16 6 Hence, using the point (, , ) and the parallel vector parametric equations of the line are v = 3 i + 3j + 6k, we find the x = 3t, y = + 3 t, z = 6t The following shows a graph of the two planes and the line we have found. Example 8: Find the point where the line x = + t, y = 2t, and z = 3t intersects the plane 4x + 2y 4z = 2. Solution:
17 7 Distance Between Points and a Plane Suppose we are given a point Q not in a plane and a point P on the plane and our goal is to find the shortest distance between the point Q and the plane. n Q P By projecting the vector comp n PQ ), we can find the distance D. PQ onto the normal vector n (calculating the scalar projection Distance Between Q = D = and the plane comp n PQ n PQ = n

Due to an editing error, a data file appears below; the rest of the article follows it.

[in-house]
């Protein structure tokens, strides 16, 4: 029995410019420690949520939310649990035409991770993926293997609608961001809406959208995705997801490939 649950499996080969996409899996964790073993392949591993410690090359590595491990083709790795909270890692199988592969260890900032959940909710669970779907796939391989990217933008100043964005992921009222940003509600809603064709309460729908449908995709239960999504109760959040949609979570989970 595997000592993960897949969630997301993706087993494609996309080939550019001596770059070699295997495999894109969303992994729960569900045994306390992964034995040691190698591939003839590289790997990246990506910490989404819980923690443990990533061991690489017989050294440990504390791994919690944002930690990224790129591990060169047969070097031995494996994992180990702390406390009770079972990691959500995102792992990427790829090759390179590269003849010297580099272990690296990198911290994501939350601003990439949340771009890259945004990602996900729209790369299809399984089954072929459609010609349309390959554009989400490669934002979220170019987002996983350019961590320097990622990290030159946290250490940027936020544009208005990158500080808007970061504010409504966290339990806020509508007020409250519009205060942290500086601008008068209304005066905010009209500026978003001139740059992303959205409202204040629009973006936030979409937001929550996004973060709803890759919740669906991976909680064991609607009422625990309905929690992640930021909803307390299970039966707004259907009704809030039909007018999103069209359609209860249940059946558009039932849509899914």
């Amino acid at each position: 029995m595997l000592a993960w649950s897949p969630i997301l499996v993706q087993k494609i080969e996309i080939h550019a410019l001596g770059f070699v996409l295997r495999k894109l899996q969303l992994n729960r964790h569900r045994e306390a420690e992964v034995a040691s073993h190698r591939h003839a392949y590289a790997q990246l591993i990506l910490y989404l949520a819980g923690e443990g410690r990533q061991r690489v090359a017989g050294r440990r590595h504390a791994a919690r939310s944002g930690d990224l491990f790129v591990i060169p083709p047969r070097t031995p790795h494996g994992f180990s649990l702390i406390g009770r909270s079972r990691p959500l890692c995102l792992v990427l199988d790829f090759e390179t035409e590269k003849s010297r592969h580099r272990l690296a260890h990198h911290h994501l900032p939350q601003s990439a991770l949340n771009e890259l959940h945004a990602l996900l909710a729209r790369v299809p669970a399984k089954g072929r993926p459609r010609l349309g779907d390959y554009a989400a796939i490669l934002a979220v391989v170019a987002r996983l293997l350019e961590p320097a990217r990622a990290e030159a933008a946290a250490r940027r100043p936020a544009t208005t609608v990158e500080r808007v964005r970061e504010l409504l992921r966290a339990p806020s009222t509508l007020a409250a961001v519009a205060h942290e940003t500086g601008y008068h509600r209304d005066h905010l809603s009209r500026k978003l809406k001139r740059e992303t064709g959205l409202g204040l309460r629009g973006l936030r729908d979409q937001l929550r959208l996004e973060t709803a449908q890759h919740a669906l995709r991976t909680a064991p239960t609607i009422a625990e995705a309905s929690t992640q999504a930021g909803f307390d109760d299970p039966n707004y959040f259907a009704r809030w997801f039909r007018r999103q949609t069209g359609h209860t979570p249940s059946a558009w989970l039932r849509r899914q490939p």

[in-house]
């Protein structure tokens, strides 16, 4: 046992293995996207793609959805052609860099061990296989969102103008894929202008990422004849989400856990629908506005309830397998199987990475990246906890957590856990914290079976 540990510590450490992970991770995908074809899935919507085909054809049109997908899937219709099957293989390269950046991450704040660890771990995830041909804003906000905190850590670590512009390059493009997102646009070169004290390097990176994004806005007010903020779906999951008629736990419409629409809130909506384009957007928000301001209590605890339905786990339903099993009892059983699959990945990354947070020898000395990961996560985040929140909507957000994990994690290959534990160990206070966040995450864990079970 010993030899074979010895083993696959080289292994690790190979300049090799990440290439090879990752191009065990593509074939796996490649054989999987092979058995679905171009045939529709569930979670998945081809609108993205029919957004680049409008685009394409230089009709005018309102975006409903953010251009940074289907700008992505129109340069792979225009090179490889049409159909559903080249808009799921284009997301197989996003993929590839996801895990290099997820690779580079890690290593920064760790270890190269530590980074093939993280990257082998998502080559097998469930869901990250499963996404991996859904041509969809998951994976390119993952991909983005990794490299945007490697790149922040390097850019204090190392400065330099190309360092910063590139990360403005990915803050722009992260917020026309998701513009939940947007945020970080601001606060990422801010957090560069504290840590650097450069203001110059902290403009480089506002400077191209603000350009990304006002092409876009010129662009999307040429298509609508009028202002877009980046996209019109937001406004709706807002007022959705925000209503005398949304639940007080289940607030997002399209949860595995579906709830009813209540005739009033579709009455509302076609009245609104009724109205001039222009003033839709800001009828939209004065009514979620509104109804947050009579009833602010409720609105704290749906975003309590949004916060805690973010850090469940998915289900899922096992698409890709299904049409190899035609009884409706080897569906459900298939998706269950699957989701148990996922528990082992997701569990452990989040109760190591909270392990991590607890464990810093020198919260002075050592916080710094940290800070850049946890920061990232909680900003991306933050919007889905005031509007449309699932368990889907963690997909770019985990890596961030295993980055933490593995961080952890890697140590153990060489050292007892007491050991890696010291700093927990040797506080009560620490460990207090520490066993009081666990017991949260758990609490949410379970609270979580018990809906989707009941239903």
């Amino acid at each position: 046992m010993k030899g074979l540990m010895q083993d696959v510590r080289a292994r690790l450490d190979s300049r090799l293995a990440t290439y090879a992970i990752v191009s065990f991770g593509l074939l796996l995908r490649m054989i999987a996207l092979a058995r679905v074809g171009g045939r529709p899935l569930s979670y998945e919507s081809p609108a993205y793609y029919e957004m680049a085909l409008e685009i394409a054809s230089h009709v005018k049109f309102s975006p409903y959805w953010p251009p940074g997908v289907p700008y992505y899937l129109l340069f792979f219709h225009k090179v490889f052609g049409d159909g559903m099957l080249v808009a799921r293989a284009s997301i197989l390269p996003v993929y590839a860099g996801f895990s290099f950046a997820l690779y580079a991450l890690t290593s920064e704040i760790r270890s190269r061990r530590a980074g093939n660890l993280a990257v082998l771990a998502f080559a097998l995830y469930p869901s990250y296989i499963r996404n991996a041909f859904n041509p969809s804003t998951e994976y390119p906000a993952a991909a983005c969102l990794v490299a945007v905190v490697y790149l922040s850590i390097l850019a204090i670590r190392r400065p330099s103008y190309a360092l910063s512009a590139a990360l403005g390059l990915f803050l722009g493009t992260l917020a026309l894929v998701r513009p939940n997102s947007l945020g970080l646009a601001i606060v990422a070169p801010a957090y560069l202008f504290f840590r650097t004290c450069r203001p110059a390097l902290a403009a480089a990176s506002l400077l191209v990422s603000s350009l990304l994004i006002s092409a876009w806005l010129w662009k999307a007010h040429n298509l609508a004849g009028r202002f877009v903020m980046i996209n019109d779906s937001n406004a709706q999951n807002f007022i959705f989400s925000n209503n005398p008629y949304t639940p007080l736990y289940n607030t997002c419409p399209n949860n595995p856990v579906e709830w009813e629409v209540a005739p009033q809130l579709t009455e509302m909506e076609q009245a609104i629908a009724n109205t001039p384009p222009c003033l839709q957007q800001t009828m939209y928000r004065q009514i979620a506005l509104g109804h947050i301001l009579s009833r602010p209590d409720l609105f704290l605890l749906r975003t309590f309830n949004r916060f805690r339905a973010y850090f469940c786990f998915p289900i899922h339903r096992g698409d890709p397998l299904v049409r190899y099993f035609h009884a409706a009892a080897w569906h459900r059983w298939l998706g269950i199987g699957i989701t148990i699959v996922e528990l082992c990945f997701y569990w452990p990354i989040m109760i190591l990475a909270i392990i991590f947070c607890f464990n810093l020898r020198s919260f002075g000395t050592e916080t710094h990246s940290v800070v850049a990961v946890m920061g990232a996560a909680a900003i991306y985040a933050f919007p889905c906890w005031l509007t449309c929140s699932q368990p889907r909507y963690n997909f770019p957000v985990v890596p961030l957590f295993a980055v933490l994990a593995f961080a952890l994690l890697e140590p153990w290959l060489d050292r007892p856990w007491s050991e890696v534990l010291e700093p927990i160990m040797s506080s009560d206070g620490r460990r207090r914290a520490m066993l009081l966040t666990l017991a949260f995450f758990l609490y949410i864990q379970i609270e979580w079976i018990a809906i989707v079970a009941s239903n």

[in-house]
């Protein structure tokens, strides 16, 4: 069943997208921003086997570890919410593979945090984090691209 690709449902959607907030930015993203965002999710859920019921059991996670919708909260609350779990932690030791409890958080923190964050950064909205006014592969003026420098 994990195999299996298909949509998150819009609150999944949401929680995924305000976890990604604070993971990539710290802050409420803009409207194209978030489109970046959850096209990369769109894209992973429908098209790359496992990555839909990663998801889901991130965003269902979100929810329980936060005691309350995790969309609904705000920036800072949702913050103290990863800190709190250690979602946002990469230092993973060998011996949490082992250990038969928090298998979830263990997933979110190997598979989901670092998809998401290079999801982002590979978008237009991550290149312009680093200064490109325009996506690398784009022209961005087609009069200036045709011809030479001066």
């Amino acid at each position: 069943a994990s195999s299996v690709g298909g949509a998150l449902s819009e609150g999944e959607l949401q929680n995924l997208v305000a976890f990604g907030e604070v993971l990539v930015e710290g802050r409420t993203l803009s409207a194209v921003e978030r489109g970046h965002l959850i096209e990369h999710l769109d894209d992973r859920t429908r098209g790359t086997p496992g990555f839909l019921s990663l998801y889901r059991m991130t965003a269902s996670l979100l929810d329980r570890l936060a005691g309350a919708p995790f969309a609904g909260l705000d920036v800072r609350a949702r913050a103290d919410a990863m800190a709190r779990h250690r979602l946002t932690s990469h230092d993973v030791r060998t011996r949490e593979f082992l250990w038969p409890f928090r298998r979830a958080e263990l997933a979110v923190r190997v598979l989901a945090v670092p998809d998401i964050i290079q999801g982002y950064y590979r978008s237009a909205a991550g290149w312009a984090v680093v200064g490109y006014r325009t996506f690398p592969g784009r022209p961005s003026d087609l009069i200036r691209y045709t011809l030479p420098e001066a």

18 8 Example 9: Find the distance between the point (, 2, 3) and line 2 x y + z = 4. Solution: Since we are given the point Q = (, 2, 3), we need to find a point on the plane 2 x y + z = 4 in order to find the vector PQ. We can simply do this by setting y = and z = in the plane equation and solving for x. Thus we have Thus P = (2,, ) and the vector PQ is 2 x y + z = 4 2 x + = 4 2x = 4 x = 4 2 = 2 PQ =< 2,2,3 >=<,2,3 >. Hence, using the fact that the normal vector for the plane is n =< 2,, >, we have Distance Between PQ n <,2,3 > < 2,, > = = Q and the plane n (2) + ( ) + () = = = Thus, the distance is. 6